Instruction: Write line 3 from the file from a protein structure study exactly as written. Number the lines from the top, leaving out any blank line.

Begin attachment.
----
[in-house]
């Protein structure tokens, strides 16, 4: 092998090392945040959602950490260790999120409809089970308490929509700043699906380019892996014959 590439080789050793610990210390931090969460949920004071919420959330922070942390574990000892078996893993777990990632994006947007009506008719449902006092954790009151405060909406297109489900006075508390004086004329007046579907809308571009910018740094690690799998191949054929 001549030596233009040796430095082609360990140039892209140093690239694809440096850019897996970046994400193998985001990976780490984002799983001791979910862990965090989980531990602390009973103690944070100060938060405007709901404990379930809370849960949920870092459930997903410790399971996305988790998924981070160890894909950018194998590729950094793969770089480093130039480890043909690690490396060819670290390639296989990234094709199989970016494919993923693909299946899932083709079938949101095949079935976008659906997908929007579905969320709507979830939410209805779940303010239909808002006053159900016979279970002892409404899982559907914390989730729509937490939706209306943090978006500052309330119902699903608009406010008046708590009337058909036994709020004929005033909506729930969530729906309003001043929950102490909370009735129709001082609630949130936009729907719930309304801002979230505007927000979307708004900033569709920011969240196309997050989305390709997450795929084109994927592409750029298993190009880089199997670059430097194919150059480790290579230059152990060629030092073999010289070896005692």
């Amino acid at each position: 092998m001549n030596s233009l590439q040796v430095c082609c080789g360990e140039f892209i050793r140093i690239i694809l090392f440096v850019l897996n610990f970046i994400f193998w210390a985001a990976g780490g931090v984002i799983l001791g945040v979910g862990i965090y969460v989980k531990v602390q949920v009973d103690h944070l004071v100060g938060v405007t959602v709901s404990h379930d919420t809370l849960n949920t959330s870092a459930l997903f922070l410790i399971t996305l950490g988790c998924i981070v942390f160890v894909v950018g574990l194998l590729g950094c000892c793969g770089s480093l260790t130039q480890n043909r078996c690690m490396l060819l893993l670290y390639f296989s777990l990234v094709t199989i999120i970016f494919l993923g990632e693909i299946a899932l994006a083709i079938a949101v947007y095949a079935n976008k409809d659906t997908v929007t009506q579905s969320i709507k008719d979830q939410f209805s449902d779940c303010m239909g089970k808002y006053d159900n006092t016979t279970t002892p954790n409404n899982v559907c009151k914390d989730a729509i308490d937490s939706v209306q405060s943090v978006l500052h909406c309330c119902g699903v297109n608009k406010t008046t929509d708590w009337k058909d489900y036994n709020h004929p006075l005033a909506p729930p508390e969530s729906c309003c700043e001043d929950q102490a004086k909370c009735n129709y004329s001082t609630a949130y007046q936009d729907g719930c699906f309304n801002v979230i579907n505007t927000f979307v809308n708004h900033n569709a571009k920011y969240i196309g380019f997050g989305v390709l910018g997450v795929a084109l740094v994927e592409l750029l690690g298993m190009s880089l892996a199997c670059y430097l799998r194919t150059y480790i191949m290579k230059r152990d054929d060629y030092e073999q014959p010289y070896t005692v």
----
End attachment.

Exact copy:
């Amino acid at each position: 092998m001549n030596s233009l590439q040796v430095c082609c080789g360990e140039f892209i050793r140093i690239i694809l090392f440096v850019l897996n610990f970046i994400f193998w210390a985001a990976g780490g931090v984002i799983l001791g945040v979910g862990i965090y969460v989980k531990v602390q949920v009973d103690h944070l004071v100060g938060v405007t959602v709901s404990h379930d919420t809370l849960n949920t959330s870092a459930l997903f922070l410790i399971t996305l950490g988790c998924i981070v942390f160890v894909v950018g574990l194998l590729g950094c000892c793969g770089s480093l260790t130039q480890n043909r078996c690690m490396l060819l893993l670290y390639f296989s777990l990234v094709t199989i999120i970016f494919l993923g990632e693909i299946a899932l994006a083709i079938a949101v947007y095949a079935n976008k409809d659906t997908v929007t009506q579905s969320i709507k008719d979830q939410f209805s449902d779940c303010m239909g089970k808002y006053d159900n006092t016979t279970t002892p954790n409404n899982v559907c009151k914390d989730a729509i308490d937490s939706v209306q405060s943090v978006l500052h909406c309330c119902g699903v297109n608009k406010t008046t929509d708590w009337k058909d489900y036994n709020h004929p006075l005033a909506p729930p508390e969530s729906c309003c700043e001043d929950q102490a004086k909370c009735n129709y004329s001082t609630a949130y007046q936009d729907g719930c699906f309304n801002v979230i579907n505007t927000f979307v809308n708004h900033n569709a571009k920011y969240i196309g380019f997050g989305v390709l910018g997450v795929a084109l740094v994927e592409l750029l690690g298993m190009s880089l892996a199997c670059y430097l799998r194919t150059y480790i191949m290579k230059r152990d054929d060629y030092e073999q014959p010289y070896t005692v």